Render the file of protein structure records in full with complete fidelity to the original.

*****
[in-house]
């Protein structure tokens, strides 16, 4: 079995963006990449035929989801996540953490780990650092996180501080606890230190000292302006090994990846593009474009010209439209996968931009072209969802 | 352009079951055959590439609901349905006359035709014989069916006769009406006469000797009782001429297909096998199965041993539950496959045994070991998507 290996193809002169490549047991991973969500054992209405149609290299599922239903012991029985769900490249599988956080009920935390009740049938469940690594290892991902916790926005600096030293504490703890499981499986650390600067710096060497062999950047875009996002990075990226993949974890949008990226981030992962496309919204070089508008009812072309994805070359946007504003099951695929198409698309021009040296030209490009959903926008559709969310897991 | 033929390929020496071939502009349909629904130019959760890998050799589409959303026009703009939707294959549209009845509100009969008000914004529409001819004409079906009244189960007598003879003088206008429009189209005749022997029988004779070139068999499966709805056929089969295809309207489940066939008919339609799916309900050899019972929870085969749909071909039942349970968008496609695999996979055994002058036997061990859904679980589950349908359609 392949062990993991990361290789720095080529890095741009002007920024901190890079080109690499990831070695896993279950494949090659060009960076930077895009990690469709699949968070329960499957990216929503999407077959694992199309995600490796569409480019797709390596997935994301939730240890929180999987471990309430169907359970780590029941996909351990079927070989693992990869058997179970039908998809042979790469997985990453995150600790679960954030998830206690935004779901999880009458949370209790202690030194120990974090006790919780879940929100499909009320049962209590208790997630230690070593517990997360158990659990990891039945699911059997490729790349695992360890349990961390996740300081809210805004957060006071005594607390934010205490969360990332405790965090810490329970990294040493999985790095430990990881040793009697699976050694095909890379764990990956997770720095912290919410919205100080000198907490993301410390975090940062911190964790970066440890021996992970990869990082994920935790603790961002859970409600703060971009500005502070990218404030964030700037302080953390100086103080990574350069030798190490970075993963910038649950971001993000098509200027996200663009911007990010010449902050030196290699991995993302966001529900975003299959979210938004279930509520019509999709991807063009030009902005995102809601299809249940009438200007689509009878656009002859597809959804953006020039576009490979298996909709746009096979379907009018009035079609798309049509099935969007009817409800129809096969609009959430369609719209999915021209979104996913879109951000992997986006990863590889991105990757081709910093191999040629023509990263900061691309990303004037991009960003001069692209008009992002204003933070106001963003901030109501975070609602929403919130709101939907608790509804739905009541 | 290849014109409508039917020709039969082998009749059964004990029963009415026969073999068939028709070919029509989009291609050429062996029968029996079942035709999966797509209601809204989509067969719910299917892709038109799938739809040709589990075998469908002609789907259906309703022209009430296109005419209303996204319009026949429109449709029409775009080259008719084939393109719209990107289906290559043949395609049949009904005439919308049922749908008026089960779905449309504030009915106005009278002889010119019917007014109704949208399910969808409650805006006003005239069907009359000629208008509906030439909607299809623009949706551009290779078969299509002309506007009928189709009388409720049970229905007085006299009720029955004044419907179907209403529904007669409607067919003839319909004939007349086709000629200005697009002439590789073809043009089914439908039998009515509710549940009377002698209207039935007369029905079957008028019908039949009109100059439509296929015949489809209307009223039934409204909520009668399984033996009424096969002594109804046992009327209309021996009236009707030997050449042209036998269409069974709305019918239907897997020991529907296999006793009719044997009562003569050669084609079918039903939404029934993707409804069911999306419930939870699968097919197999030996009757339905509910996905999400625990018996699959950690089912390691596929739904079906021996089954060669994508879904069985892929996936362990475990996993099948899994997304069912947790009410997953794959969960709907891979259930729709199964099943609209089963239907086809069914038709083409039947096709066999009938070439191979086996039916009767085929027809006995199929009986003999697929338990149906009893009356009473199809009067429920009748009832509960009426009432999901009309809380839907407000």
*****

[in-house]
């Protein structure tokens, strides 16, 4: 079995963006990449035929989801996540953490780990650092996180501080606890230190000292302006090994990846593009474009010209439209996968931009072209969802 | 352009079951055959590439609901349905006359035709014989069916006769009406006469000797009782001429297909096998199965041993539950496959045994070991998507 290996193809002169490549047991991973969500054992209405149609290299599922239903012991029985769900490249599988956080009920935390009740049938469940690594290892991902916790926005600096030293504490703890499981499986650390600067710096060497062999950047875009996002990075990226993949974890949008990226981030992962496309919204070089508008009812072309994805070359946007504003099951695929198409698309021009040296030209490009959903926008559709969310897991 | 033929390929020496071939502009349909629904130019959760890998050799589409959303026009703009939707294959549209009845509100009969008000914004529409001819004409079906009244189960007598003879003088206008429009189209005749022997029988004779070139068999499966709805056929089969295809309207489940066939008919339609799916309900050899019972929870085969749909071909039942349970968008496609695999996979055994002058036997061990859904679980589950349908359609 392949062990993991990361290789720095080529890095741009002007920024901190890079080109690499990831070695896993279950494949090659060009960076930077895009990690469709699949968070329960499957990216929503999407077959694992199309995600490796569409480019797709390596997935994301939730240890929180999987471990309430169907359970780590029941996909351990079927070989693992990869058997179970039908998809042979790469997985990453995150600790679960954030998830206690935004779901999880009458949370209790202690030194120990974090006790919780879940929100499909009320049962209590208790997630230690070593517990997360158990659990990891039945699911059997490729790349695992360890349990961390996740300081809210805004957060006071005594607390934010205490969360990332405790965090810490329970990294040493999985790095430990990881040793009697699976050694095909890379764990990956997770720095912290919410919205100080000198907490993301410390975090940062911190964790970066440890021996992970990869990082994920935790603790961002859970409600703060971009500005502070990218404030964030700037302080953390100086103080990574350069030798190490970075993963910038649950971001993000098509200027996200663009911007990010010449902050030196290699991995993302966001529900975003299959979210938004279930509520019509999709991807063009030009902005995102809601299809249940009438200007689509009878656009002859597809959804953006020039576009490979298996909709746009096979379907009018009035079609798309049509099935969007009817409800129809096969609009959430369609719209999915021209979104996913879109951000992997986006990863590889991105990757081709910093191999040629023509990263900061691309990303004037991009960003001069692209008009992002204003933070106001963003901030109501975070609602929403919130709101939907608790509804739905009541 | 290849014109409508039917020709039969082998009749059964004990029963009415026969073999068939028709070919029509989009291609050429062996029968029996079942035709999966797509209601809204989509067969719910299917892709038109799938739809040709589990075998469908002609789907259906309703022209009430296109005419209303996204319009026949429109449709029409775009080259008719084939393109719209990107289906290559043949395609049949009904005439919308049922749908008026089960779905449309504030009915106005009278002889010119019917007014109704949208399910969808409650805006006003005239069907009359000629208008509906030439909607299809623009949706551009290779078969299509002309506007009928189709009388409720049970229905007085006299009720029955004044419907179907209403529904007669409607067919003839319909004939007349086709000629200005697009002439590789073809043009089914439908039998009515509710549940009377002698209207039935007369029905079957008028019908039949009109100059439509296929015949489809209307009223039934409204909520009668399984033996009424096969002594109804046992009327209309021996009236009707030997050449042209036998269409069974709305019918239907897997020991529907296999006793009719044997009562003569050669084609079918039903939404029934993707409804069911999306419930939870699968097919197999030996009757339905509910996905999400625990018996699959950690089912390691596929739904079906021996089954060669994508879904069985892929996936362990475990996993099948899994997304069912947790009410997953794959969960709907891979259930729709199964099943609209089963239907086809069914038709083409039947096709066999009938070439191979086996039916009767085929027809006995199929009986003999697929338990149906009893009356009473199809009067429920009748009832509960009426009432999901009309809380839907407000």